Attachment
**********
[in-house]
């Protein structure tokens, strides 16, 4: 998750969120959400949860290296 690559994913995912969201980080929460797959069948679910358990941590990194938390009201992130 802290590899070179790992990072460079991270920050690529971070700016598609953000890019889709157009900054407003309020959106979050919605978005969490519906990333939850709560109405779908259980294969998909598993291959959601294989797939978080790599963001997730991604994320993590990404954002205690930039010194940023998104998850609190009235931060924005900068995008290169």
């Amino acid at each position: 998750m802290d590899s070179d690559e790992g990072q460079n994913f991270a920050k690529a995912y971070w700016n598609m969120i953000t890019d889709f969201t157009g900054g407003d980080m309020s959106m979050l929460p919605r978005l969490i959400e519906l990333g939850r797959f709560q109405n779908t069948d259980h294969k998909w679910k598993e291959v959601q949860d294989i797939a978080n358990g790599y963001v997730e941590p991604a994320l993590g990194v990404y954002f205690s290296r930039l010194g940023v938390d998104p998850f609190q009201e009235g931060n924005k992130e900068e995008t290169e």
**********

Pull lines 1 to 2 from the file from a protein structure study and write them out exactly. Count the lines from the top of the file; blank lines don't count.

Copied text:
[in-house]
């Protein structure tokens, strides 16, 4: 998750969120959400949860290296 690559994913995912969201980080929460797959069948679910358990941590990194938390009201992130 802290590899070179790992990072460079991270920050690529971070700016598609953000890019889709157009900054407003309020959106979050919605978005969490519906990333939850709560109405779908259980294969998909598993291959959601294989797939978080790599963001997730991604994320993590990404954002205690930039010194940023998104998850609190009235931060924005900068995008290169």